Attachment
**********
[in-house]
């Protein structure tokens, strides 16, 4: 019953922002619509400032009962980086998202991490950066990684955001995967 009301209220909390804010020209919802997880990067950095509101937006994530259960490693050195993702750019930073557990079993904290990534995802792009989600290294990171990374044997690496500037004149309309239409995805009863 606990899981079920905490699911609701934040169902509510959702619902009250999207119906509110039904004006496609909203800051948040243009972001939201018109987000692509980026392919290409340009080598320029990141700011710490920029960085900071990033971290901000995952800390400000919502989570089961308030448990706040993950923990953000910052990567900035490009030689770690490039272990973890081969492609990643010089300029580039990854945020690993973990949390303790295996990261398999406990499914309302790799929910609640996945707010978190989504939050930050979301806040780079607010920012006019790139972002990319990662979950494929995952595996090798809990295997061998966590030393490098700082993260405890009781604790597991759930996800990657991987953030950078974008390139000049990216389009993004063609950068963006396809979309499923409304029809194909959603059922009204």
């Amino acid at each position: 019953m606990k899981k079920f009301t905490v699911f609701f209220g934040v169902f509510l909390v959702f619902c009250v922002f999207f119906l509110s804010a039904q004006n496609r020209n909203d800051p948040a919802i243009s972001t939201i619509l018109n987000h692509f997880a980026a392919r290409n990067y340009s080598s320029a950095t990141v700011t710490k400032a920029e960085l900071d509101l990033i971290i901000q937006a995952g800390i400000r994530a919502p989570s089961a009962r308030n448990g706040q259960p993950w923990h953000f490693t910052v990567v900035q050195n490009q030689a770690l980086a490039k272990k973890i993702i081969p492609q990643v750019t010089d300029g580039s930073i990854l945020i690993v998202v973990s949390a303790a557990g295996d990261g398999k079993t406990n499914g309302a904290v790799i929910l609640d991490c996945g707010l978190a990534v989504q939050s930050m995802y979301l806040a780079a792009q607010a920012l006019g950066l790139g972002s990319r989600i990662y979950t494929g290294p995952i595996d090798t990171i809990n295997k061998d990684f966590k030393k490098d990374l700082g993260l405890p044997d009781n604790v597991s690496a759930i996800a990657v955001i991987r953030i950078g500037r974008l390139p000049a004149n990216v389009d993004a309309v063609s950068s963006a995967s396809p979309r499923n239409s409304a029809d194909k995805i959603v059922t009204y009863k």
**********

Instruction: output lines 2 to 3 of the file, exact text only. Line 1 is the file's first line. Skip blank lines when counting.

């Protein structure tokens, strides 16, 4: 019953922002619509400032009962980086998202991490950066990684955001995967 009301209220909390804010020209919802997880990067950095509101937006994530259960490693050195993702750019930073557990079993904290990534995802792009989600290294990171990374044997690496500037004149309309239409995805009863 606990899981079920905490699911609701934040169902509510959702619902009250999207119906509110039904004006496609909203800051948040243009972001939201018109987000692509980026392919290409340009080598320029990141700011710490920029960085900071990033971290901000995952800390400000919502989570089961308030448990706040993950923990953000910052990567900035490009030689770690490039272990973890081969492609990643010089300029580039990854945020690993973990949390303790295996990261398999406990499914309302790799929910609640996945707010978190989504939050930050979301806040780079607010920012006019790139972002990319990662979950494929995952595996090798809990295997061998966590030393490098700082993260405890009781604790597991759930996800990657991987953030950078974008390139000049990216389009993004063609950068963006396809979309499923409304029809194909959603059922009204």
């Amino acid at each position: 019953m606990k899981k079920f009301t905490v699911f609701f209220g934040v169902f509510l909390v959702f619902c009250v922002f999207f119906l509110s804010a039904q004006n496609r020209n909203d800051p948040a919802i243009s972001t939201i619509l018109n987000h692509f997880a980026a392919r290409n990067y340009s080598s320029a950095t990141v700011t710490k400032a920029e960085l900071d509101l990033i971290i901000q937006a995952g800390i400000r994530a919502p989570s089961a009962r308030n448990g706040q259960p993950w923990h953000f490693t910052v990567v900035q050195n490009q030689a770690l980086a490039k272990k973890i993702i081969p492609q990643v750019t010089d300029g580039s930073i990854l945020i690993v998202v973990s949390a303790a557990g295996d990261g398999k079993t406990n499914g309302a904290v790799i929910l609640d991490c996945g707010l978190a990534v989504q939050s930050m995802y979301l806040a780079a792009q607010a920012l006019g950066l790139g972002s990319r989600i990662y979950t494929g290294p995952i595996d090798t990171i809990n295997k061998d990684f966590k030393k490098d990374l700082g993260l405890p044997d009781n604790v597991s690496a759930i996800a990657v955001i991987r953030i950078g500037r974008l390139p000049a004149n990216v389009d993004a309309v063609s950068s963006a995967s396809p979309r499923n239409s409304a029809d194909k995805i959603v059922t009204y009863k």